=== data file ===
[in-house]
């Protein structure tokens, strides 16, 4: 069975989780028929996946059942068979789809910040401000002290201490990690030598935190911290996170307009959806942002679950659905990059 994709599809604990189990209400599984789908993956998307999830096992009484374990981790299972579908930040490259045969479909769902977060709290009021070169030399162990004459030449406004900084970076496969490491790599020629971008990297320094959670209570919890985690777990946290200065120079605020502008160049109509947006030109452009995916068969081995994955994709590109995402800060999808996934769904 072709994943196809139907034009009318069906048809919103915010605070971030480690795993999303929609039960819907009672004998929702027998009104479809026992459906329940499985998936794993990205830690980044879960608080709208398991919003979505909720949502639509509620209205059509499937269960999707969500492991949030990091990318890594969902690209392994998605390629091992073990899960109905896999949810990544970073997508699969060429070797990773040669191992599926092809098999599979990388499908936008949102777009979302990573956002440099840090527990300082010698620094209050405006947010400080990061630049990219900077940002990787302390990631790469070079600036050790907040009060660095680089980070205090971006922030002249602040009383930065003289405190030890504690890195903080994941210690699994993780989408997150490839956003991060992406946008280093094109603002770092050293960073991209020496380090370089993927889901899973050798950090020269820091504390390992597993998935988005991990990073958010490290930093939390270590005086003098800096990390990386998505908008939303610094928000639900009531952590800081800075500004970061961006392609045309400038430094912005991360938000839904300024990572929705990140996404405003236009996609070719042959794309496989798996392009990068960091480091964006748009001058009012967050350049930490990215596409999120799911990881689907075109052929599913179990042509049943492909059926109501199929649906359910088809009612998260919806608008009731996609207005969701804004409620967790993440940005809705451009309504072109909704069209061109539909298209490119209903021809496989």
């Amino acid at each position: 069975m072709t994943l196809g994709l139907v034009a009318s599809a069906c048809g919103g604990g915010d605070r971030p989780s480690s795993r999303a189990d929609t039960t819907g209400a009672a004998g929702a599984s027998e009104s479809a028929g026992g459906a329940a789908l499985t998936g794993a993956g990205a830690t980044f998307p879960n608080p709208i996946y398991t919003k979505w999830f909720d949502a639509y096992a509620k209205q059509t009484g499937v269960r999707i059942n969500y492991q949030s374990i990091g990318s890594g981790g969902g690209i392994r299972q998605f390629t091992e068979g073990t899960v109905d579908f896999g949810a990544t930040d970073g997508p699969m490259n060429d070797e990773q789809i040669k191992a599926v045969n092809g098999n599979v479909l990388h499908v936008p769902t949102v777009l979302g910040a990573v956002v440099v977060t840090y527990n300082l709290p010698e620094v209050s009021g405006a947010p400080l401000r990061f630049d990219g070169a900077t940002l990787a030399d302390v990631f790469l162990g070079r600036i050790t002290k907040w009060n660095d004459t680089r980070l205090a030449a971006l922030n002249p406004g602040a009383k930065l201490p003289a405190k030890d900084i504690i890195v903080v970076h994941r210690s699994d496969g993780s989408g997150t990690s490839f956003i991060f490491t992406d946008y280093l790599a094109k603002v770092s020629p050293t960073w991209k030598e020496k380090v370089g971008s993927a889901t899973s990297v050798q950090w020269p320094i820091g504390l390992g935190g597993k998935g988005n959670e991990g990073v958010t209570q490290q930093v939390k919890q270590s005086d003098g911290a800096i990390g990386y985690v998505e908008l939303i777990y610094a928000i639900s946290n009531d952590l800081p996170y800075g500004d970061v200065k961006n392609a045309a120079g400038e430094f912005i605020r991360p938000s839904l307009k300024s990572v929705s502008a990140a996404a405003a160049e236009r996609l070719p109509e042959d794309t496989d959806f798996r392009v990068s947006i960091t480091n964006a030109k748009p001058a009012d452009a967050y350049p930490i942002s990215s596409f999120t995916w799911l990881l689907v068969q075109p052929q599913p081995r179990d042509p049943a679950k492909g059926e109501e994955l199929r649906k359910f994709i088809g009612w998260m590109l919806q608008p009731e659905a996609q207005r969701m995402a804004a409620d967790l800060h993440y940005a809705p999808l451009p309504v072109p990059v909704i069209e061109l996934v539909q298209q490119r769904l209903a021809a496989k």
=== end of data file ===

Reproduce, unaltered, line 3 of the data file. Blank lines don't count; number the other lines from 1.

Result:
């Amino acid at each position: 069975m072709t994943l196809g994709l139907v034009a009318s599809a069906c048809g919103g604990g915010d605070r971030p989780s480690s795993r999303a189990d929609t039960t819907g209400a009672a004998g929702a599984s027998e009104s479809a028929g026992g459906a329940a789908l499985t998936g794993a993956g990205a830690t980044f998307p879960n608080p709208i996946y398991t919003k979505w999830f909720d949502a639509y096992a509620k209205q059509t009484g499937v269960r999707i059942n969500y492991q949030s374990i990091g990318s890594g981790g969902g690209i392994r299972q998605f390629t091992e068979g073990t899960v109905d579908f896999g949810a990544t930040d970073g997508p699969m490259n060429d070797e990773q789809i040669k191992a599926v045969n092809g098999n599979v479909l990388h499908v936008p769902t949102v777009l979302g910040a990573v956002v440099v977060t840090y527990n300082l709290p010698e620094v209050s009021g405006a947010p400080l401000r990061f630049d990219g070169a900077t940002l990787a030399d302390v990631f790469l162990g070079r600036i050790t002290k907040w009060n660095d004459t680089r980070l205090a030449a971006l922030n002249p406004g602040a009383k930065l201490p003289a405190k030890d900084i504690i890195v903080v970076h994941r210690s699994d496969g993780s989408g997150t990690s490839f956003i991060f490491t992406d946008y280093l790599a094109k603002v770092s020629p050293t960073w991209k030598e020496k380090v370089g971008s993927a889901t899973s990297v050798q950090w020269p320094i820091g504390l390992g935190g597993k998935g988005n959670e991990g990073v958010t209570q490290q930093v939390k919890q270590s005086d003098g911290a800096i990390g990386y985690v998505e908008l939303i777990y610094a928000i639900s946290n009531d952590l800081p996170y800075g500004d970061v200065k961006n392609a045309a120079g400038e430094f912005i605020r991360p938000s839904l307009k300024s990572v929705s502008a990140a996404a405003a160049e236009r996609l070719p109509e042959d794309t496989d959806f798996r392009v990068s947006i960091t480091n964006a030109k748009p001058a009012d452009a967050y350049p930490i942002s990215s596409f999120t995916w799911l990881l689907v068969q075109p052929q599913p081995r179990d042509p049943a679950k492909g059926e109501e994955l199929r649906k359910f994709i088809g009612w998260m590109l919806q608008p009731e659905a996609q207005r969701m995402a804004a409620d967790l800060h993440y940005a809705p999808l451009p309504v072109p990059v909704i069209e061109l996934v539909q298209q490119r769904l209903a021809a496989k």